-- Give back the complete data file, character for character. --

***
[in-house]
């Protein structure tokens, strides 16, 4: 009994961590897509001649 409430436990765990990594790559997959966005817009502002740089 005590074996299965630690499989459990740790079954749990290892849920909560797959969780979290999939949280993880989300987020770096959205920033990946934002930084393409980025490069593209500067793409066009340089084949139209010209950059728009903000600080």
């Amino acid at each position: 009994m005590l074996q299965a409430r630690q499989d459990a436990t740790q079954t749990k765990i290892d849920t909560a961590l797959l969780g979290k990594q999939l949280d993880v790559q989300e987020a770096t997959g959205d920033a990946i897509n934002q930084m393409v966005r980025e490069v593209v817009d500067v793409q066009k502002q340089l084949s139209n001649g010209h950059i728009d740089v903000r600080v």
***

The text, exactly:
[in-house]
């Protein structure tokens, strides 16, 4: 009994961590897509001649 409430436990765990990594790559997959966005817009502002740089 005590074996299965630690499989459990740790079954749990290892849920909560797959969780979290999939949280993880989300987020770096959205920033990946934002930084393409980025490069593209500067793409066009340089084949139209010209950059728009903000600080």
């Amino acid at each position: 009994m005590l074996q299965a409430r630690q499989d459990a436990t740790q079954t749990k765990i290892d849920t909560a961590l797959l969780g979290k990594q999939l949280d993880v790559q989300e987020a770096t997959g959205d920033a990946i897509n934002q930084m393409v966005r980025e490069v593209v817009d500067v793409q066009k502002q340089l084949s139209n001649g010209h950059i728009d740089v903000r600080v």